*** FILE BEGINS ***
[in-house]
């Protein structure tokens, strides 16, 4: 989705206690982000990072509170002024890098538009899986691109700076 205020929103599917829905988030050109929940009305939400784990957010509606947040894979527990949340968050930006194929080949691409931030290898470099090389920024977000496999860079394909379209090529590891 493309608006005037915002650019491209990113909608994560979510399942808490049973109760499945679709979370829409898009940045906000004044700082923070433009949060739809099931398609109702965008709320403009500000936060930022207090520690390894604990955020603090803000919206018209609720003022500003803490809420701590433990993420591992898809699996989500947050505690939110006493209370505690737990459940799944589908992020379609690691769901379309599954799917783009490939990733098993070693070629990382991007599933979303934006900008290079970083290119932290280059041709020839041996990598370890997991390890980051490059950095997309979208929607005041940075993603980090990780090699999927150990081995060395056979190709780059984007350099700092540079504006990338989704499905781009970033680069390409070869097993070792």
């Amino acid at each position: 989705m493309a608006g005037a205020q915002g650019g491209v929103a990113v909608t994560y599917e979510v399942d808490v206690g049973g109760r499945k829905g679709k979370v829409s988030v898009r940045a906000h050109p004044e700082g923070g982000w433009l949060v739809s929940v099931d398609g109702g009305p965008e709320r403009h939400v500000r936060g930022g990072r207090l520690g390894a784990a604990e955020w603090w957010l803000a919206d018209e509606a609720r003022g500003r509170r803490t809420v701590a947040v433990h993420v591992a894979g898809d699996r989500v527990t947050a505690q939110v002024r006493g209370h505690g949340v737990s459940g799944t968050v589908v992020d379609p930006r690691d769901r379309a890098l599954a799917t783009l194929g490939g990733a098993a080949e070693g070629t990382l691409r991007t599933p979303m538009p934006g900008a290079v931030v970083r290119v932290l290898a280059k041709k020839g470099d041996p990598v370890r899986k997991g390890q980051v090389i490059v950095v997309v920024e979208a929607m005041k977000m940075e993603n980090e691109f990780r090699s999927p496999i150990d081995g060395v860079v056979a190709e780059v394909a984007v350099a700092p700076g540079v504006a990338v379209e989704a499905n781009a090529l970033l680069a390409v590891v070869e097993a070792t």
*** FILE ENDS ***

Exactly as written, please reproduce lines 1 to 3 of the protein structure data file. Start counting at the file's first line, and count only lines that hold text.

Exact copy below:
[in-house]
């Protein structure tokens, strides 16, 4: 989705206690982000990072509170002024890098538009899986691109700076 205020929103599917829905988030050109929940009305939400784990957010509606947040894979527990949340968050930006194929080949691409931030290898470099090389920024977000496999860079394909379209090529590891 493309608006005037915002650019491209990113909608994560979510399942808490049973109760499945679709979370829409898009940045906000004044700082923070433009949060739809099931398609109702965008709320403009500000936060930022207090520690390894604990955020603090803000919206018209609720003022500003803490809420701590433990993420591992898809699996989500947050505690939110006493209370505690737990459940799944589908992020379609690691769901379309599954799917783009490939990733098993070693070629990382991007599933979303934006900008290079970083290119932290280059041709020839041996990598370890997991390890980051490059950095997309979208929607005041940075993603980090990780090699999927150990081995060395056979190709780059984007350099700092540079504006990338989704499905781009970033680069390409070869097993070792």
């Amino acid at each position: 989705m493309a608006g005037a205020q915002g650019g491209v929103a990113v909608t994560y599917e979510v399942d808490v206690g049973g109760r499945k829905g679709k979370v829409s988030v898009r940045a906000h050109p004044e700082g923070g982000w433009l949060v739809s929940v099931d398609g109702g009305p965008e709320r403009h939400v500000r936060g930022g990072r207090l520690g390894a784990a604990e955020w603090w957010l803000a919206d018209e509606a609720r003022g500003r509170r803490t809420v701590a947040v433990h993420v591992a894979g898809d699996r989500v527990t947050a505690q939110v002024r006493g209370h505690g949340v737990s459940g799944t968050v589908v992020d379609p930006r690691d769901r379309a890098l599954a799917t783009l194929g490939g990733a098993a080949e070693g070629t990382l691409r991007t599933p979303m538009p934006g900008a290079v931030v970083r290119v932290l290898a280059k041709k020839g470099d041996p990598v370890r899986k997991g390890q980051v090389i490059v950095v997309v920024e979208a929607m005041k977000m940075e993603n980090e691109f990780r090699s999927p496999i150990d081995g060395v860079v056979a190709e780059v394909a984007v350099a700092p700076g540079v504006a990338v379209e989704a499905n781009a090529l970033l680069a390409v590891v070869e097993a070792t």